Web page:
First you’re tapping the end of a pencil on a blank page or hovering and wiggling your fingers over the keyboard. Then comes the frequent stares at the ceiling, a bite to the corner of your bottom lip, and your eyes widen. You look down at your paper one last time before you finally direct the pencil point to the line or move your finger closer to the keys, then.. NOTHING.
Writer's block can be a bitch.
This may seem strange but sometimes its equally or even more painful (for me at least) trying to have control over the millions of thoughts that's bouncing up and down in your head but not quite ready to explode on paper. What do we call the opposite of writer's block?
You know its there. Figuratively, its at the very tip of your tongue, but you're having a hard time getting it out. With literary devices of all sorts littered around you, you're anxious to pollute your script with words but just don't know where to begin? Maybe it's because you worry about starting something you may never be satisfied about completing. Your fear about wanting it to be perfect and not leaving out anything is preventing you from actually starting. I know this feeling all too well. You're not alone, trust me I've been there.
My advice to you is, just start. Give it a try. The only way you're sure to finish anything in life is by starting. This applies to writing essays, poetry, letters, or blogs. You're never going to know how great you are unless you apply yourself.
Don't stress too much about it either. You are not the only one who sometimes don't feel "inspired." and consequently think writing is too difficult. A lot of successful writers have had "uninspiring" days. But, they don't just lounge around in self pity waiting for inspiration to find them. No, they start writing anyway. Let your inspiration come from within. I've learnt to create my inspiration and be my own motivator. For me, it comes from within ninety (90%) percent of the time.
Whether you're writing your college admission essay, trying to start your own blog or taking on a bigger project like writing your own book, you're going to have to start somewhere. If it's a writing assignment for school, you're most likely going to have a specific topic with specific instructions to follow. No matter the subject matter, the key thing is to think it through. Plan your essay as much as you could before you even begin. It's always good to write your first draft like its the final piece. By this I mean, give it your all, then work your way backwards, editing, re-reading and editing again. Organization is key in order to have a well done essay. Even having a fresh pair of eyes read your piece can help. This provides you with useful feedback, even helping you see things you missed out.
Always imagine yourself as the reader and not just the author. Don't rush it down, but think of the impact it would have on your reader(s) and remain focused until the end. Sometimes this may mean taking a break from it then revisiting. Don't worry that's all in it, just don't stay away too long to lose your motivation.
I've always fell in the category of people who become overly excited about writing to the point that they're overwhelmed with different ideas and confused as to how to put it on paper. Is that weird? Well, I'm proud to be speaking to my fellow weirdos here. I wish I had someone years ago to give me tips when I found myself in this predicament.Luckily, I'm here and I'm sure there are hundreds of other bloggers out there too, who would love to assist you. If, for e.g. you do need help, you can send me the specific topic that you would like to get some tips on, and I'll be happy to provide, to the best of my ability, help more so with the construction of the essay than actual content.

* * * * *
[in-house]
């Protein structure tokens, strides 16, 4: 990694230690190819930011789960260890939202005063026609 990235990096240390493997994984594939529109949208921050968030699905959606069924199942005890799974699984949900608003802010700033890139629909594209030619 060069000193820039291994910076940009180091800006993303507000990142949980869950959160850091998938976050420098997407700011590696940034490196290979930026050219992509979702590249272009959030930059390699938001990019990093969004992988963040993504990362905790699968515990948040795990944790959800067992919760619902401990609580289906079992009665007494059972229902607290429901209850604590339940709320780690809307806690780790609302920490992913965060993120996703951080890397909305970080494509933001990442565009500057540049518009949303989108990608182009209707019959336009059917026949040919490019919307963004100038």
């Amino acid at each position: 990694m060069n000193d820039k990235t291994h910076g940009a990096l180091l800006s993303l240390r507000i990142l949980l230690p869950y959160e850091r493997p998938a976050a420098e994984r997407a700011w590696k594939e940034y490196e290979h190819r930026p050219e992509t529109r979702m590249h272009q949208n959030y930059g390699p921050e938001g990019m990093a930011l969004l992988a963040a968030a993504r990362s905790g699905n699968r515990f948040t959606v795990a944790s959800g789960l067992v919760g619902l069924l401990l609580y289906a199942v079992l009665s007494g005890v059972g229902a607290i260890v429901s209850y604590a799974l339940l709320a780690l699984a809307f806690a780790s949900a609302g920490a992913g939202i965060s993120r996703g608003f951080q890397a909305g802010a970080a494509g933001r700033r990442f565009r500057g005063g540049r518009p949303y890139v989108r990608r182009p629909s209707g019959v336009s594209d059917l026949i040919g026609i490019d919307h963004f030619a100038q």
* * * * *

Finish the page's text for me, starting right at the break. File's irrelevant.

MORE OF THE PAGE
I was once a student who, even though English and Literature were my favorite subjects (and I did well in both,) would be sitting in an exam room, anxious to start writing but not going anywhere too fast. To me, the way you begin the essay sets the tone for the overall essay. I wound end up re-writing my opening sentences over and over and over again. No I'm not even exaggerating by repeating "over and over" like that. I quickly realized however, this method not only took up too much time but it wasn't even healthy. All I really needed to do was relax. Take it one step at a time, and figure out exactly what I wanted to convey. Once I got over that hurdle, which took up the first half hour of my exam most times, my thoughts would flow. But this isn't healthy, and if we can prevent it then let us.
When it comes to long-form writing, all it takes is the right frame of mind to start. Where you write is also important. There are some writers who are unable to work unless there are no distractions. On the other hand, some would say that writers should be able to write anywhere, oblivious to our surroundings, mentally blocking off all distractions and getting lost in our own creative world.
What most of us have come to terms with is that the only sure way to write, let alone have anything published, is by putting our pens to paper, butts to seats or fingers to keyboards and just start to write. Don't write while stressed because it will show. The beauty and sometimes downfall of writers is that the words speak for themselves and so we may feel the same way you felt while writing it. Words evoke emotion. So try to enjoy writing and it will speak for itself.
I can go on and on with possible steps I think helped me but the best advice I got was from an English teacher when I asked him "Sir where to begin?" His reponse was "all I can tell you child is at the top of a new page." Hope that helps ✏️📖